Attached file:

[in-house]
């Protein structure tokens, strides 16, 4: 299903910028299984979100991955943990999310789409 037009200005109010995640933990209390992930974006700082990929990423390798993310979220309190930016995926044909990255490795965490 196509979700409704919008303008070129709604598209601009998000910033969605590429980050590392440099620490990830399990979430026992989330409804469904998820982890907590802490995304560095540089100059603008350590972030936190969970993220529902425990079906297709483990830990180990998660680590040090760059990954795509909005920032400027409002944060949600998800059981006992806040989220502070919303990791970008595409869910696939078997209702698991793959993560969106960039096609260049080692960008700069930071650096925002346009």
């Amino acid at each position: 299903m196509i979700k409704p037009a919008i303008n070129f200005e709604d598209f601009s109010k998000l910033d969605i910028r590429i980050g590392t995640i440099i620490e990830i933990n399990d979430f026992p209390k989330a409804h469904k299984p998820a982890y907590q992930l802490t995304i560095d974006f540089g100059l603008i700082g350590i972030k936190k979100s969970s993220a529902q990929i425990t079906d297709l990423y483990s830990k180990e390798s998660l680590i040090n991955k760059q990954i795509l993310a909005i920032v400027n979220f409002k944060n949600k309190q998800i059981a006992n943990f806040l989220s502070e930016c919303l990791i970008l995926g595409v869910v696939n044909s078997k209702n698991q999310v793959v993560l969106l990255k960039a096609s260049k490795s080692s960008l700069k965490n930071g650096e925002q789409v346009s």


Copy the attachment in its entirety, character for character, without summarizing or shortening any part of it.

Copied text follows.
[in-house]
């Protein structure tokens, strides 16, 4: 299903910028299984979100991955943990999310789409 037009200005109010995640933990209390992930974006700082990929990423390798993310979220309190930016995926044909990255490795965490 196509979700409704919008303008070129709604598209601009998000910033969605590429980050590392440099620490990830399990979430026992989330409804469904998820982890907590802490995304560095540089100059603008350590972030936190969970993220529902425990079906297709483990830990180990998660680590040090760059990954795509909005920032400027409002944060949600998800059981006992806040989220502070919303990791970008595409869910696939078997209702698991793959993560969106960039096609260049080692960008700069930071650096925002346009």
């Amino acid at each position: 299903m196509i979700k409704p037009a919008i303008n070129f200005e709604d598209f601009s109010k998000l910033d969605i910028r590429i980050g590392t995640i440099i620490e990830i933990n399990d979430f026992p209390k989330a409804h469904k299984p998820a982890y907590q992930l802490t995304i560095d974006f540089g100059l603008i700082g350590i972030k936190k979100s969970s993220a529902q990929i425990t079906d297709l990423y483990s830990k180990e390798s998660l680590i040090n991955k760059q990954i795509l993310a909005i920032v400027n979220f409002k944060n949600k309190q998800i059981a006992n943990f806040l989220s502070e930016c919303l990791i970008l995926g595409v869910v696939n044909s078997k209702n698991q999310v793959v993560l969106l990255k960039a096609s260049k490795s080692s960008l700069k965490n930071g650096e925002q789409v346009s």